if the church is functioning properly. There are big churches that do isolate pastors to do small group stuff, but I think that's important because the man of God who has the mantle and God is speaking to about the affairs of his flock, the Bible talks about how the one get away and he goes against the one. Leaves 99. And leaves 99, but the big churches don't know when the one left. Yeah, they would have no idea. There's 1500 left and they don't even know. They can't go get anybody. Yep.
So I think it's invaluable to have that connection as a pastor. And I think that in the culture that we live in, I get it, we're humans. It is contagious to have a big, prospering church. And you've got the praise and worship team, and you've got the best praise and worship leader because you've got to pay them some money. And you have this whole performance and your Easter shows are the best in the city. And you've got five or six services and you feel very compelled to feel as if God is moving in that environment.
But the true question is how many people are getting delivered? How many people are really coming in and receiving the truth of God and salvation versus getting cut off because you got two or three more services? And so I think that there should be a happy medium in there. You know, I feel like I'm a person that had the Spirit of God in me, but I'm not going to go start a church, you know, because I'm not.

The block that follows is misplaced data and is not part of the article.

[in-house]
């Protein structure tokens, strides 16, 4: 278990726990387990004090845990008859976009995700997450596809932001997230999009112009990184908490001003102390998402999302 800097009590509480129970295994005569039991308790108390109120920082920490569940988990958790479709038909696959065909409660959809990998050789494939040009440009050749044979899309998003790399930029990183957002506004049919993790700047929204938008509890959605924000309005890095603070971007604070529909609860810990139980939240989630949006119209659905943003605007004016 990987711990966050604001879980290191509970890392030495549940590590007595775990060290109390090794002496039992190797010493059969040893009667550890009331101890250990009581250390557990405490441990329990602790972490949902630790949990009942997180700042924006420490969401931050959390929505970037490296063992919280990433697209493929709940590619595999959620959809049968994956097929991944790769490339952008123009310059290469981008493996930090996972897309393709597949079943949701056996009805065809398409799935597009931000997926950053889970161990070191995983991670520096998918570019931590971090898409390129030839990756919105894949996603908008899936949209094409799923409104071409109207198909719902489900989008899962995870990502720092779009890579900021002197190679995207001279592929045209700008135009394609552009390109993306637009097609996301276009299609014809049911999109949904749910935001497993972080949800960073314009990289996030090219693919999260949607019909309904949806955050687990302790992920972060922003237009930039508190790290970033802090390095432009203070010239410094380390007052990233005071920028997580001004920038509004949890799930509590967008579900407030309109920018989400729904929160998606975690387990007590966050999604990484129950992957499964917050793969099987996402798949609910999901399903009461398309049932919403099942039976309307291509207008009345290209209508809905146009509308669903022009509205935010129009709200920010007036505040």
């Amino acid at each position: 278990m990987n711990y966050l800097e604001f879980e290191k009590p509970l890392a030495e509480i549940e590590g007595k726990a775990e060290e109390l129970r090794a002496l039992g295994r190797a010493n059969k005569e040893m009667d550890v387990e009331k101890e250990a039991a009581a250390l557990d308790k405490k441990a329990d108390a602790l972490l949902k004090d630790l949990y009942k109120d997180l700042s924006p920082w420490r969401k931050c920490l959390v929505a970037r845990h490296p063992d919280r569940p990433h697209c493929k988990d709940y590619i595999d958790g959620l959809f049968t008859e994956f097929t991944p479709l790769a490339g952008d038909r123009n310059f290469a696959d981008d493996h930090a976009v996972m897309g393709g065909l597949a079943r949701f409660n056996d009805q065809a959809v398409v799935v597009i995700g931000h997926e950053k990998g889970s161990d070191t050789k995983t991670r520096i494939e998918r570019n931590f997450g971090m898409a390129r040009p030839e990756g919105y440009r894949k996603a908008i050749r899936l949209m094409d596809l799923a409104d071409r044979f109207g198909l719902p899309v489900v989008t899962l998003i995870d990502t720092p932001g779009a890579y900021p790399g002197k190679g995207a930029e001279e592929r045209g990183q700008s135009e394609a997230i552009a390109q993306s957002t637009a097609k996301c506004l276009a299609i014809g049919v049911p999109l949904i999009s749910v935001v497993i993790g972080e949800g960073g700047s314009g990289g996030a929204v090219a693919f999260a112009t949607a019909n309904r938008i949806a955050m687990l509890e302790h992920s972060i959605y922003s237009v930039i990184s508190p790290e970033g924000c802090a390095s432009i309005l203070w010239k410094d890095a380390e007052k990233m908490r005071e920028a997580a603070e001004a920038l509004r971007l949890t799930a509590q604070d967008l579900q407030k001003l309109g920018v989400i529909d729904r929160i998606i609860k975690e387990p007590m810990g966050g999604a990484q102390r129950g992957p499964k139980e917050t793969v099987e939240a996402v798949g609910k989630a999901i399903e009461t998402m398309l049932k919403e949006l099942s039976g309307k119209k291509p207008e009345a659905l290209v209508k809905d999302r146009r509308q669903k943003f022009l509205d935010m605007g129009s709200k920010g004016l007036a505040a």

in a position to do something like that and I acknowledge that. Now God has to come down in my living room and talk to me and my wife and say I'm calling you to go do this because I think it's an incredible responsibility and I want to do what's right and not what feels good to me. I'm an entrepreneur, I'm a capitalist, I want to make as much money as I can and I don't want any of that to interfere with church.
And I know that as a pastor you have to eat, you know, you should be taken care of, or you're doing it full time. But in today's time, people are doing full-time ministry with 55 people in the church. I don't think that's full-time ministry. 55 people? You should be able to go out and work and then come to the church and do your...if you have 15,000 people showing up, of course you're in full-time. I think pastors need to figure that part out. I'm a proponent...
of not abusing finances in the church. I cringe when I see pastors wearing, and it's not all pastors, but they wear $1,000 shoes, and they have many. They wear these Armani suits that cost tens of thousands of dollars, because that's not their only suit. They go fly on private jets and...
They drive Rolls Royce. Prosperity gospel, right? Prosperity gospel. I see some people prominent. And I don't want to say names, but there's a prominent pastor out of Oklahoma, Tulsa, Oklahoma. Now I know fashion because my wife is into fashion stuff. He had Balenciaga shoes. Those shoes are thousand dollar shoes and he's wearing them in the pool. They're getting wet. I'm looking at his stuff. There's a website called pastors and sneakers or something like that. It's an Instagram.